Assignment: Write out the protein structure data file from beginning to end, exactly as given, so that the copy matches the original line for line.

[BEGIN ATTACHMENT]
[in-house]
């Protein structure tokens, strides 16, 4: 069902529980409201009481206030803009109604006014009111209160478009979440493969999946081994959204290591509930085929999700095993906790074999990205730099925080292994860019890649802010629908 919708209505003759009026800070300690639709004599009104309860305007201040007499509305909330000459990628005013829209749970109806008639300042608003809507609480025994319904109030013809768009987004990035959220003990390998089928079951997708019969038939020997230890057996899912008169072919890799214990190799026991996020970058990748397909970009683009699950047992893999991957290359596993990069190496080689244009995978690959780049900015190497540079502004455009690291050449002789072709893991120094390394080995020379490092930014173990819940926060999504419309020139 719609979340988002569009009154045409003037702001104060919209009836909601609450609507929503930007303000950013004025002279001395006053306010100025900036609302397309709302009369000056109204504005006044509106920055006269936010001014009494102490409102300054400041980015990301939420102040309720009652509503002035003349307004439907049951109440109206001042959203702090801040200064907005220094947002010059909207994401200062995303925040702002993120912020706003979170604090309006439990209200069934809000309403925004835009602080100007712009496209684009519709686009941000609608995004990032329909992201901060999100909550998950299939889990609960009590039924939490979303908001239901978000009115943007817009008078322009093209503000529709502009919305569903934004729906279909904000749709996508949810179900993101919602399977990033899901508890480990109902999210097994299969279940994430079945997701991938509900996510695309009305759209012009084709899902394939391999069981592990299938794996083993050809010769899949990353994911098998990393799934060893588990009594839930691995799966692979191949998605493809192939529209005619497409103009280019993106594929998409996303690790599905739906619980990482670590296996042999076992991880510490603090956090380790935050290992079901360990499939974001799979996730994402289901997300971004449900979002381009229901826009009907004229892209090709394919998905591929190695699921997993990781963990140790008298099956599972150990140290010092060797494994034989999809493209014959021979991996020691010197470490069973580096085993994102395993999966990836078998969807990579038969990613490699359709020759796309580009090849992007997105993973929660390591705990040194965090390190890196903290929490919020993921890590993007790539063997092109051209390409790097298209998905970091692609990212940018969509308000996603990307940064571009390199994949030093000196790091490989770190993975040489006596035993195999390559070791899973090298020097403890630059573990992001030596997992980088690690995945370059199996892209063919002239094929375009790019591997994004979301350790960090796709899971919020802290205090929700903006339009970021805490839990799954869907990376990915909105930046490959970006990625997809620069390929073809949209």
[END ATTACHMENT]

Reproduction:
[in-house]
């Protein structure tokens, strides 16, 4: 069902529980409201009481206030803009109604006014009111209160478009979440493969999946081994959204290591509930085929999700095993906790074999990205730099925080292994860019890649802010629908 919708209505003759009026800070300690639709004599009104309860305007201040007499509305909330000459990628005013829209749970109806008639300042608003809507609480025994319904109030013809768009987004990035959220003990390998089928079951997708019969038939020997230890057996899912008169072919890799214990190799026991996020970058990748397909970009683009699950047992893999991957290359596993990069190496080689244009995978690959780049900015190497540079502004455009690291050449002789072709893991120094390394080995020379490092930014173990819940926060999504419309020139 719609979340988002569009009154045409003037702001104060919209009836909601609450609507929503930007303000950013004025002279001395006053306010100025900036609302397309709302009369000056109204504005006044509106920055006269936010001014009494102490409102300054400041980015990301939420102040309720009652509503002035003349307004439907049951109440109206001042959203702090801040200064907005220094947002010059909207994401200062995303925040702002993120912020706003979170604090309006439990209200069934809000309403925004835009602080100007712009496209684009519709686009941000609608995004990032329909992201901060999100909550998950299939889990609960009590039924939490979303908001239901978000009115943007817009008078322009093209503000529709502009919305569903934004729906279909904000749709996508949810179900993101919602399977990033899901508890480990109902999210097994299969279940994430079945997701991938509900996510695309009305759209012009084709899902394939391999069981592990299938794996083993050809010769899949990353994911098998990393799934060893588990009594839930691995799966692979191949998605493809192939529209005619497409103009280019993106594929998409996303690790599905739906619980990482670590296996042999076992991880510490603090956090380790935050290992079901360990499939974001799979996730994402289901997300971004449900979002381009229901826009009907004229892209090709394919998905591929190695699921997993990781963990140790008298099956599972150990140290010092060797494994034989999809493209014959021979991996020691010197470490069973580096085993994102395993999966990836078998969807990579038969990613490699359709020759796309580009090849992007997105993973929660390591705990040194965090390190890196903290929490919020993921890590993007790539063997092109051209390409790097298209998905970091692609990212940018969509308000996603990307940064571009390199994949030093000196790091490989770190993975040489006596035993195999390559070791899973090298020097403890630059573990992001030596997992980088690690995945370059199996892209063919002239094929375009790019591997994004979301350790960090796709899971919020802290205090929700903006339009970021805490839990799954869907990376990915909105930046490959970006990625997809620069390929073809949209």